He was married to Susanna BUCK in 1640 in Reading, Middlesex, Massachusetts.(2) Susanna BUCK(3) (4) was born in 1622 in Kent, England. She died on 18 May 1659 in Reading, Middlesex, Massachusetts. Henry Bachelor, brewer, of Dover, was of the Parish of St. George, Canterbury, aged ca 35 on 15 Apr 1637, when a license was granted him for marriage with Martha Wilson of the same parish. On passenger list of 1637 is Henry Bachelour of Dover, brewer, and wife Martha and servants: John Buche, Susan Bucke, Samuel Taylor, Marjorie Walker. (reading doubtful). Henry Bachelour settled in Ipswich. He died 02 Feb 1678/9. Martha died 04 Apr 1686 at Ipswich (but possibly in Reading). As the Bachelors were friends, Susanna was probably brought up in that society. In Essex Co. Court Records, we find that after Susanna came out of her apprenticeship, Henry Bachelor sued her for slander, but lost that suit. She retaliated by suing him for detaining her baggage. Thomas HARTSHORN and Susanna BUCK had the following children:
2 i. Thomas
HARTSHORN was born on 3 Jul 1646 in Reading, Middlesex, Massachusetts
and died there the same year.
+3 ii. Thomas HARTSHORN.
+4 iii. John HARTSHORN.
+5 iv. Joseph HARTSHORN.
+6 v. Benjamin HARTSHORN.
7 vi. Jonathan HARTSHORN was born on 20 Aug 1656 in Reading, Middlesex, Massachusetts and died on 10 Dec 1672 in Lynn, Essex, Massachusetts, appearantly unmarried.
+8 vii. David HARTSHORN.
+9 viii. Susannah HARTSHORN.
He was married to Sarah AYERS (daughter of (unknown)
AYERS) on 10 Apr 1661 in Reading, Middlesex, Massachusetts.(5)
(6)(7) In addition to opposition to
the marriage intentions of Sarah to Thomas by her brother William Fellows
and John Ayres, Sarah's brothers complained that the William Lamson property
had not been valued high enough and his children's rights not properly
secured. [Vol. 4:81 & 4:334]
The Petition reads:
Wheras or Brother william Lampson late of Ipswich dyed intestete and Administration granted by the Honered Court at Ipswich at his widow our Sister Sarah Lampson and devided the estate about halfe to her & halfe to the children being eight in number and whereas shee being about to change her estate to one Thomas Harteshorne of Redding It was agreed before the marriage he should signe and seale a wrighting to give our sayd sister power & liberty to dispose of the one halfe she brought to him by way of will (of wch there is sufisient wittnes besydes our selues) but by pvidence that wrighting being neglected to be finished before mariage (though then pmised it should be done after) but it is now refused and therby the children of or Brother william Lampson like to suffer And wheras the estate in the Inventory delivered into court was underprised espeshally the Land wch now appeareth to be worth eightye pound wch was then prised but forty foure pound." "Our Humble request to this Honered Court is that the children of our brother may Inioy a pt of the advance of there fathers estate and do humbly intreat (if this Honered Court shall thinke fitt) that the Land may be to pay the childrens portions, it being prised in the Inventory as before exprest & there portions fiftye foure pounds & soe there portions will be advanced twentye six pound & the widdow still haue about halfe the estate and that it would please the court that those children that are put out [apprenticed] may be haue there portions improved for there use & Benifitt || that || when they come to age to reciue the same, that being all (as the case now stands) that they are like to haue there Fathers estate.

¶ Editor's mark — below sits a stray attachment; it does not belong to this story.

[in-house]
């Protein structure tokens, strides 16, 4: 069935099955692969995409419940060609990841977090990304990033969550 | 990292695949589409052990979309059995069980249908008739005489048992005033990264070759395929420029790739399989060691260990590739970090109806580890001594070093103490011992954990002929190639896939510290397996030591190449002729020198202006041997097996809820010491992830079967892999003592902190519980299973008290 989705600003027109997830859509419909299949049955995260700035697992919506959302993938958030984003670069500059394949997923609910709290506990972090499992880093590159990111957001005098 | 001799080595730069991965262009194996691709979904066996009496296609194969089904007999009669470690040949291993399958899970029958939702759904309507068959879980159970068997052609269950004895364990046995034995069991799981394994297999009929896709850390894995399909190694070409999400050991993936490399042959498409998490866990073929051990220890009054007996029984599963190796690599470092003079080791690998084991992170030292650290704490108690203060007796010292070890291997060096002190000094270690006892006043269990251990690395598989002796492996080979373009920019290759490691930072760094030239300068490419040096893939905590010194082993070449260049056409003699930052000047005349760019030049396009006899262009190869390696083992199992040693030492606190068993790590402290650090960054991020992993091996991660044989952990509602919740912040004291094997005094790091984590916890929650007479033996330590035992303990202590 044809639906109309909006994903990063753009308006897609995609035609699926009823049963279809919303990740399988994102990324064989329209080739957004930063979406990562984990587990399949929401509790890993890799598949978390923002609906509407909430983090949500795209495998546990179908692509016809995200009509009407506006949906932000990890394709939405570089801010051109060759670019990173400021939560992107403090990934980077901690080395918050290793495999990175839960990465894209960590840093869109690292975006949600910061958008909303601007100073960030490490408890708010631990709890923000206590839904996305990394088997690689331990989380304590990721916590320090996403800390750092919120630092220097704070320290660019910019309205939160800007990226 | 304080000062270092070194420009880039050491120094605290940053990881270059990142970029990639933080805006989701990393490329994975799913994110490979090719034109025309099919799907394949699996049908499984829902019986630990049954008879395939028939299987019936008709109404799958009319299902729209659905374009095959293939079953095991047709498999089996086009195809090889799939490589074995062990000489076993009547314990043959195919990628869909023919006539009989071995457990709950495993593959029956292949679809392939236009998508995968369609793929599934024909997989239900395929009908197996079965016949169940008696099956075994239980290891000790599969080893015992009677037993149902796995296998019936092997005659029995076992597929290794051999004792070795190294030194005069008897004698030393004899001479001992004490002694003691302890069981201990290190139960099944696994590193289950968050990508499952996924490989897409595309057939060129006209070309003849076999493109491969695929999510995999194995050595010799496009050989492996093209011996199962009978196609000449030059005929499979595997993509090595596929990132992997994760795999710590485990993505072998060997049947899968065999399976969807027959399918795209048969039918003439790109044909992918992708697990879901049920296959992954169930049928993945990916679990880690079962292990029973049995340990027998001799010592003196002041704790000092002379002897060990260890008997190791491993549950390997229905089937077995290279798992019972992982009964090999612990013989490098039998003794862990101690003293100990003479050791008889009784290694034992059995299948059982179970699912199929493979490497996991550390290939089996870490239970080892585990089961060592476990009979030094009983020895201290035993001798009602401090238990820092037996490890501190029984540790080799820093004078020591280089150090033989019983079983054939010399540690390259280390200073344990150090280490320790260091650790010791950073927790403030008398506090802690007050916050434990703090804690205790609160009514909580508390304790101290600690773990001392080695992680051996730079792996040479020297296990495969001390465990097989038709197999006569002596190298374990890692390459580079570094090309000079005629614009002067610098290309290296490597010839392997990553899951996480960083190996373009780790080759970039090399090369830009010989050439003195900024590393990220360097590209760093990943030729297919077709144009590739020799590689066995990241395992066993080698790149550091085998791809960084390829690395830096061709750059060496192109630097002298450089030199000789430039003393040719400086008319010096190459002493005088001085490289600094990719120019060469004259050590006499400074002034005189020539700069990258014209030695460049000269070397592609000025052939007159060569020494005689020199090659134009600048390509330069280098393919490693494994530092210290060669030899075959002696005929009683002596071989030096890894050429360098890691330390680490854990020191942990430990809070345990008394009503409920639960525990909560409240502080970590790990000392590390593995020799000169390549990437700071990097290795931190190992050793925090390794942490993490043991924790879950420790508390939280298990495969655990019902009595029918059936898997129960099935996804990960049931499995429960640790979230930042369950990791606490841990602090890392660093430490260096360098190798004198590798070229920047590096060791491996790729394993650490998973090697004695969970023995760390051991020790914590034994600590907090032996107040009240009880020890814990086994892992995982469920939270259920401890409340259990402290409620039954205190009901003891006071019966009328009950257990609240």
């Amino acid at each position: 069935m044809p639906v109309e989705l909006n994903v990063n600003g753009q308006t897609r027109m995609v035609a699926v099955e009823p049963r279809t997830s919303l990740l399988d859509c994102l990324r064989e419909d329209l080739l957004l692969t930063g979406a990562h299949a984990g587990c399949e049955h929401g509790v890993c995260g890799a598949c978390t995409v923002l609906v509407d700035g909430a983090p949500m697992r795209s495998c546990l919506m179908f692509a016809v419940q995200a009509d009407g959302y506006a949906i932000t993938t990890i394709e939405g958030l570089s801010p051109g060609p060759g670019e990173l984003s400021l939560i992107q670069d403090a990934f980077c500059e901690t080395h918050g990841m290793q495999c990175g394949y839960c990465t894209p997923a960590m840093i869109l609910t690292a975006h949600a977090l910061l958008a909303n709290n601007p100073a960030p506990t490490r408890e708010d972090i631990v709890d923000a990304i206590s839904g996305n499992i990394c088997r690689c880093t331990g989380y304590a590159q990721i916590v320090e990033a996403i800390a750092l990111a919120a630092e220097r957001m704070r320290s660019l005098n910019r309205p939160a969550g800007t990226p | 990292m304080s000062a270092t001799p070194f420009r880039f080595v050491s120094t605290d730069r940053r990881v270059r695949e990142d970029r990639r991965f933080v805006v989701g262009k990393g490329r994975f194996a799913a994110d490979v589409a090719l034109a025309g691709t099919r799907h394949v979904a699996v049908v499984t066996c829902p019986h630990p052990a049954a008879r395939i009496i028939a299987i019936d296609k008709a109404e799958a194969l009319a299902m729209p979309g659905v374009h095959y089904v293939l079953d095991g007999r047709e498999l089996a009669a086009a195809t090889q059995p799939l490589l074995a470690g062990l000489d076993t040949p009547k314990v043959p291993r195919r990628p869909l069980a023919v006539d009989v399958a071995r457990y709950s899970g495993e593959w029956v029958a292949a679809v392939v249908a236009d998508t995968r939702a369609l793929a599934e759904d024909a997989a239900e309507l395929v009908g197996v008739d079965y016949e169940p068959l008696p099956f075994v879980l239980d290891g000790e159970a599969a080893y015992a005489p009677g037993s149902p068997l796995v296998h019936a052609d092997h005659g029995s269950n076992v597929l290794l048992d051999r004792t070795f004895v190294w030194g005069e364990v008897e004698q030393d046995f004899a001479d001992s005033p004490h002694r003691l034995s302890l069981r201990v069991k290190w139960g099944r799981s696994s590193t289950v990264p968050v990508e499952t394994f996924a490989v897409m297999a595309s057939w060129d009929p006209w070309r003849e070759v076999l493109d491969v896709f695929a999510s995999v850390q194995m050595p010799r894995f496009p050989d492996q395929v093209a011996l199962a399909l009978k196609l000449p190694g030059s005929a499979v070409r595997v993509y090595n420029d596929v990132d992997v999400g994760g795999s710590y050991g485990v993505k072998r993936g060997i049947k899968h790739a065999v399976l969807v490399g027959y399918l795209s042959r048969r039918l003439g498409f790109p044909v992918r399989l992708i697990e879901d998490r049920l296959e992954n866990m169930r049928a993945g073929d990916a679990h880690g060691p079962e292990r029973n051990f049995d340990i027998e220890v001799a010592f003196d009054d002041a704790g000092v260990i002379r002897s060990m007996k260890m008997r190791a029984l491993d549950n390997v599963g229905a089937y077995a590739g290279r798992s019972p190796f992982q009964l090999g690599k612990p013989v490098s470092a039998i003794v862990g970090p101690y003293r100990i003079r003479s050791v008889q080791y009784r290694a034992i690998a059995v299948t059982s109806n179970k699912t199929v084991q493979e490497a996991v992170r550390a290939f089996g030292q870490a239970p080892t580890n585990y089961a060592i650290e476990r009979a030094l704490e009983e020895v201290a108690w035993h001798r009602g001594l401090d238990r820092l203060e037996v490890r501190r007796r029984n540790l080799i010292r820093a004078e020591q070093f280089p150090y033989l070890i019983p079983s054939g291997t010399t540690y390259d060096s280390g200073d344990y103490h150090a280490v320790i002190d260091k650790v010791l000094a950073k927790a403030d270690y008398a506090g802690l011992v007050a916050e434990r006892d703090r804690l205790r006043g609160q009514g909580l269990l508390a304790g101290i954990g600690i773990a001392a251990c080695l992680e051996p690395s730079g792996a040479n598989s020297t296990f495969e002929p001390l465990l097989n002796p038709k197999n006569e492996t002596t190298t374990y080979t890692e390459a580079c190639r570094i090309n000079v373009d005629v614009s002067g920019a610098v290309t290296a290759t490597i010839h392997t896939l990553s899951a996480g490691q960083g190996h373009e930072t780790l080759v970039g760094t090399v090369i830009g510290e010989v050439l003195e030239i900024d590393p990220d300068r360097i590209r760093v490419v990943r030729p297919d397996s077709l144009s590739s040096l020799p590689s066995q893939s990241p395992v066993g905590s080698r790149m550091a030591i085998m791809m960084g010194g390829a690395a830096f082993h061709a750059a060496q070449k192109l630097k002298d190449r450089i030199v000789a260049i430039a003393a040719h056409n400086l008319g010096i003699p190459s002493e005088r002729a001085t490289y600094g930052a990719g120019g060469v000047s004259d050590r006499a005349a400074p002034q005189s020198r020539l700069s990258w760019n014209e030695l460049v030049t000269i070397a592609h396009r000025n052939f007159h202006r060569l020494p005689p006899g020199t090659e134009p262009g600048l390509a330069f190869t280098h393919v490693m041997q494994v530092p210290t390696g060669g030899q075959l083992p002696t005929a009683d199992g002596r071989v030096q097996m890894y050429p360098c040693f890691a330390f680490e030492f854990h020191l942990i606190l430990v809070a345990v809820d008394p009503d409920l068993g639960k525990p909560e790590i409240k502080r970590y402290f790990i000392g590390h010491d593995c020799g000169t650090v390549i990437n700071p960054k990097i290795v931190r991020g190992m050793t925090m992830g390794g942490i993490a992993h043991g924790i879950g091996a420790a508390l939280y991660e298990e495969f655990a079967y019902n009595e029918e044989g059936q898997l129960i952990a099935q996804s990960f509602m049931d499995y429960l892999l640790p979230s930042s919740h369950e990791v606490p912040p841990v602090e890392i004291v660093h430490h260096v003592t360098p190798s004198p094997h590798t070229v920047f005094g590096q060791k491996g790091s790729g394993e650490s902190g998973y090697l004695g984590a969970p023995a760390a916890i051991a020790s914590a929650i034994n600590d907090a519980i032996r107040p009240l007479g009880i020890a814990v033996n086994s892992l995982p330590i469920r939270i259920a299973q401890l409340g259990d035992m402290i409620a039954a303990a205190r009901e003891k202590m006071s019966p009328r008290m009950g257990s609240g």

Thomas, being an upstanding man and gentleman, wished to avoid becoming embroiled in the controversial nature of an estate fight offered a portion of his property as security for payment of several of the children's portions. The Salem Quarterly Court records the proceedings of the Ipswich Court of 29 March 1659 concerning the administration and division of William Lam[p]son's estate, entered by Robert Lord, court clerk.